Treatment is relatively straightforward, depending on the injury’s severity. Bennett fractures involving dislocations are usually
surgically repaired using wires, plates, pins, or screws, while uncomplicated breaks are simply casted.
Shin is an ardent hardware proponent, having fixed countless
Bennett breaks with pins and casts during his 18-year medical
career. He would have chosen that option for his recreational athlete, too, had the able-bodied man not begged for an expedited
alternative to the traditional six-week healing process.
Shin found that surrogate in the Mini TightRope product
line from Naples, Fla.-based Arthrex Inc. Developed to treat
carpometacarpal (CMC) arthritis, the Mini TightRope procedure stabilizes the thumb with a solid suture and small buttons
after the trapezium is removed (this bone is usually extracted to
relieve“grinding” pain). A Fiber Wire suture construct is passed
through the first and second metacarpal bones and secured
with an oblong stainless steel button on each side. The suture
provides immediate support for the thumb, thereby sparing the
patient’s own tendon.
The product is considered a game-changer by many surgeons
for its biomechanical stability (comparable to K-wire fixation),
faster rehabilitation, and shorter recovery period. Patients undergoing the CMC Mini Tightrope procedure typically begin therapy
in five to seven days rather than the conventional four weeks.
“I’ve become very familiar with the Mini Tightrope, which I’ve
used for my revision thumb CMC joint arthroplasties,”Shin wrote
in a 2016 blog posted on Arthrex’s website. “The Mini Tightrope
does such a good job of suspending the thumb metacarpal af-
ter excision of the trapezium, so why not use this [technique] for
cases of thumb CMC joint instability?”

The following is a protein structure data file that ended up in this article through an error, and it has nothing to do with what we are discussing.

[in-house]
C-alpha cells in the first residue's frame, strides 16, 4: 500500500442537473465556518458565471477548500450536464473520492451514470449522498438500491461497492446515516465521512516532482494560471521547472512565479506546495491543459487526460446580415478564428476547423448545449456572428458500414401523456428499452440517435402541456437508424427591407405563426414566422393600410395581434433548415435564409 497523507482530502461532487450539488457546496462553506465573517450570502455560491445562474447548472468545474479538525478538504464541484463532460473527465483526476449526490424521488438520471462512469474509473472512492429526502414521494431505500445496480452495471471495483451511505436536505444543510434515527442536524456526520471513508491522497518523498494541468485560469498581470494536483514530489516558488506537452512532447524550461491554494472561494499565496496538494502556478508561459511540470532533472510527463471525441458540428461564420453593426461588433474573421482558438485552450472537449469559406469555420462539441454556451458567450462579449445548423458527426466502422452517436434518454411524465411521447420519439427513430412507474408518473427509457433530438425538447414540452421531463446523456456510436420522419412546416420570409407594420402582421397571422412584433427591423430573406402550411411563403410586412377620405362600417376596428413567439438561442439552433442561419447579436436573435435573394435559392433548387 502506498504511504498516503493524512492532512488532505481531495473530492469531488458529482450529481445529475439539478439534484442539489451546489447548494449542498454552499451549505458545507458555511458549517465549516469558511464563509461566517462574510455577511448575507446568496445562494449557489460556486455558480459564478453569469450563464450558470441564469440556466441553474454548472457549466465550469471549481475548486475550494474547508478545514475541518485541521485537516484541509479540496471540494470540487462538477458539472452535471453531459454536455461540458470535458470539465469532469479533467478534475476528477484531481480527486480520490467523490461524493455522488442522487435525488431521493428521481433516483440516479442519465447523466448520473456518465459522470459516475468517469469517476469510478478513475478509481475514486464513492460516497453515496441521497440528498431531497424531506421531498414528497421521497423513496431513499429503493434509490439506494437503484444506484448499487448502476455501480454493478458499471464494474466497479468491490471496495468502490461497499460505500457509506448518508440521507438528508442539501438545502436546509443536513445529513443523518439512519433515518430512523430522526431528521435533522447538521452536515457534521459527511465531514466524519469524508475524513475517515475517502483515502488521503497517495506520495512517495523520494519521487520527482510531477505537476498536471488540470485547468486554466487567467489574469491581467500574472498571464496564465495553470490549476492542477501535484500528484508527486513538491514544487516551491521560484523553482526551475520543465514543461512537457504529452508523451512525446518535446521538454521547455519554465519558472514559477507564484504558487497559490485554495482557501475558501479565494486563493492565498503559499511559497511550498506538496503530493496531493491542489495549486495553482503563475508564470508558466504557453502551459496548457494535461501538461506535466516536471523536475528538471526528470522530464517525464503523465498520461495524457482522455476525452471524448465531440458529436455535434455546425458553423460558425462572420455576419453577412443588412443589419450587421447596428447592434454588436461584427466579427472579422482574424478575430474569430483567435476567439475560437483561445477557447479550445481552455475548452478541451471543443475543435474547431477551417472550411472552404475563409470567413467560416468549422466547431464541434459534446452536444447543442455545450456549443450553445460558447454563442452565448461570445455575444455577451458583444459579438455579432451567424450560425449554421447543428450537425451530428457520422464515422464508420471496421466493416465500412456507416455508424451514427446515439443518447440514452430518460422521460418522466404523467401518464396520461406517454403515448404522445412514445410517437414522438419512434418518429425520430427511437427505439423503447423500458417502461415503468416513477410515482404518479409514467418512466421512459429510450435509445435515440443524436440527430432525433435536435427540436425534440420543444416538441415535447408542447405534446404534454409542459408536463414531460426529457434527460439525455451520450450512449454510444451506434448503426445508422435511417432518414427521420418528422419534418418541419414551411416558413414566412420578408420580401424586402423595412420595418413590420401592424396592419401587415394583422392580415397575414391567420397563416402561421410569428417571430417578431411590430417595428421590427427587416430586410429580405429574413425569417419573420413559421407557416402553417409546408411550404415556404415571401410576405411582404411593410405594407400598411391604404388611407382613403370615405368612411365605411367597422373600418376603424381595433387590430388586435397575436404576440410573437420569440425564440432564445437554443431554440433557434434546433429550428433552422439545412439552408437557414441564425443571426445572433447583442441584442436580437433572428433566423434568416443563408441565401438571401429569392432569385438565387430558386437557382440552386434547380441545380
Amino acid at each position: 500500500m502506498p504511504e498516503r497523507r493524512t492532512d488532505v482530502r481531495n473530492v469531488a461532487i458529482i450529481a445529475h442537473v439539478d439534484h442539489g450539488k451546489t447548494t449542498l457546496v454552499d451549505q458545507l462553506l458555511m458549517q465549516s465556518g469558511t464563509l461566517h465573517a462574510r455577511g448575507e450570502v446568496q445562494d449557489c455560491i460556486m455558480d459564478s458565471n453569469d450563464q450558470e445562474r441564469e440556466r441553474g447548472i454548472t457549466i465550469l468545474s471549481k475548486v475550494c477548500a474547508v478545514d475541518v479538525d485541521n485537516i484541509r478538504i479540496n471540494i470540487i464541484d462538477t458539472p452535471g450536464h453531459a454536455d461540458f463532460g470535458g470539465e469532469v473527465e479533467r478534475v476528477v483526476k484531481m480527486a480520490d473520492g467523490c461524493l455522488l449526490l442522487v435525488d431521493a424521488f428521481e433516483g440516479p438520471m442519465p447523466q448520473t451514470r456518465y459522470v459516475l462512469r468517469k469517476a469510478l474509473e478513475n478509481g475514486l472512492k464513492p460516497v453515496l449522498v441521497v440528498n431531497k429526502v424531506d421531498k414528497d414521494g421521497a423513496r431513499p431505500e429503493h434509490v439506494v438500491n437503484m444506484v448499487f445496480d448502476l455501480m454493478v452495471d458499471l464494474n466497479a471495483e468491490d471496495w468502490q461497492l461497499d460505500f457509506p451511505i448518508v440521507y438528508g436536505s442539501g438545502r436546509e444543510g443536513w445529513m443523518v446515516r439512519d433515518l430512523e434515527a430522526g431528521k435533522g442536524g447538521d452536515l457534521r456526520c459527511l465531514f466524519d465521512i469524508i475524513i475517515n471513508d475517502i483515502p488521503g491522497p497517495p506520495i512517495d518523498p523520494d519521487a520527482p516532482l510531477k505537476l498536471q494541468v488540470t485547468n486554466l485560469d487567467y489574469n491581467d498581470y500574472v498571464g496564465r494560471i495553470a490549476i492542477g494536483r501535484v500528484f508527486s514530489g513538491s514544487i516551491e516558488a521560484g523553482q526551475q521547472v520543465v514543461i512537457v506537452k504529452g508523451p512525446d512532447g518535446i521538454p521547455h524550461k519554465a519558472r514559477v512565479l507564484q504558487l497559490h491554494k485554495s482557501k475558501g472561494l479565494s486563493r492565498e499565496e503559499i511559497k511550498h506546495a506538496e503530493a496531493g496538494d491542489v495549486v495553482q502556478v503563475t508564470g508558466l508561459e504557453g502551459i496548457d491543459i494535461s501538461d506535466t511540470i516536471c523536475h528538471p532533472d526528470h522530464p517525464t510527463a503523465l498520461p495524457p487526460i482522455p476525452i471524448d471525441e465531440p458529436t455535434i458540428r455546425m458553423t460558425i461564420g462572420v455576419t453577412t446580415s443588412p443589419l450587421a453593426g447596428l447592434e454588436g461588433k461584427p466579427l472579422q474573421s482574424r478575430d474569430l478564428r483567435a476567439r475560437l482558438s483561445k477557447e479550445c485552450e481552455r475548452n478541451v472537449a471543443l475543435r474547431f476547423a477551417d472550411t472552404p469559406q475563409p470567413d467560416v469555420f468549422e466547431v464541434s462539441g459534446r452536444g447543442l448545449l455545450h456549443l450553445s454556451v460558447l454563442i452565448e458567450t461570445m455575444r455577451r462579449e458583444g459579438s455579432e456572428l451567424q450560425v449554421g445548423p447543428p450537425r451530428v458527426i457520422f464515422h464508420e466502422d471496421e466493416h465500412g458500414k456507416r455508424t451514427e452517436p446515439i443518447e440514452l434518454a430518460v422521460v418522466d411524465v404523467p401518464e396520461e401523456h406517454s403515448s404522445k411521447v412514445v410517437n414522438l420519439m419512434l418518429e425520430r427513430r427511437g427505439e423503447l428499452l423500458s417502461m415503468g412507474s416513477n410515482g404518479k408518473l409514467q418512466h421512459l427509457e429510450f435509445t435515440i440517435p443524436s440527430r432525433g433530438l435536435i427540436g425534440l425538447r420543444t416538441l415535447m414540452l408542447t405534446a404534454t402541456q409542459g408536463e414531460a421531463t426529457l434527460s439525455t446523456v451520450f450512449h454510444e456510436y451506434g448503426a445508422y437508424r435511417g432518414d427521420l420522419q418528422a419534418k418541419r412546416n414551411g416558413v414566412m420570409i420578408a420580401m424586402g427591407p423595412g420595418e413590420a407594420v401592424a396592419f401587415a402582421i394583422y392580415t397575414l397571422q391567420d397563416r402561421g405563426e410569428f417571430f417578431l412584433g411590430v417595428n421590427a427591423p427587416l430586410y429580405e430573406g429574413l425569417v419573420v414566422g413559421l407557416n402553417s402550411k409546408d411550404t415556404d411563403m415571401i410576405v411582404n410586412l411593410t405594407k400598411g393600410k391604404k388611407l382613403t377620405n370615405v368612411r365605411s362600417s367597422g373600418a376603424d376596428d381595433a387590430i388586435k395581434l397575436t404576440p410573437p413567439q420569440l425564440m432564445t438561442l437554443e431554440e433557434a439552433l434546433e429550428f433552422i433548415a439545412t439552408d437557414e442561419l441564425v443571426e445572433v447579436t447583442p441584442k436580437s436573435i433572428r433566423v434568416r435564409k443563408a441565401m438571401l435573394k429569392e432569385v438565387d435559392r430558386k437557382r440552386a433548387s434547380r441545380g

Good point. Why not?
Shin posed this question to his strapping patient-athlete,
who “jumped” at the option without really knowing anything
about the procedure. Shin used the same surgical approach for
thumb CMC joint arthritis on the athlete’s Bennett fracture, first
passing a FiberWire suture around the thumb metacarpal base
to lasso a bone fragment into place. He tied the knot dorsally
and buried it in the thenar muscles, then placed the Mini Tightrope across the bases of the thumb and index metacarpals to
stabilize the thumb CMC joint.
Within days of the surgery, the athlete was moving his injured
Versatile products like the Mini Tightrope are likely to become
more common in the coming decades with the growing prevalence
of both traumatic and sports-related injuries as well as obesity, diabetes, and geriatric-exclusive conditions like arthritis, osteoporosis,
and osteomyelitis. The global trauma and extremities market is expected to reach $15.9 billion by 2024,1 with internal fixation devices—particularly plates and screws—driving much of the growth
due to their clinical benefits (shorter procedure times, expedited
recovery, early functionality) and multifaceted design.
“With extremities, the intricacy of the anatomy is very different
so we need to develop plates, screws, and solutions that may be
appropriate for the average patient’s anatomy, but it also needs to
be customizable,” noted Emad Abdelnaby, senior director, Trau-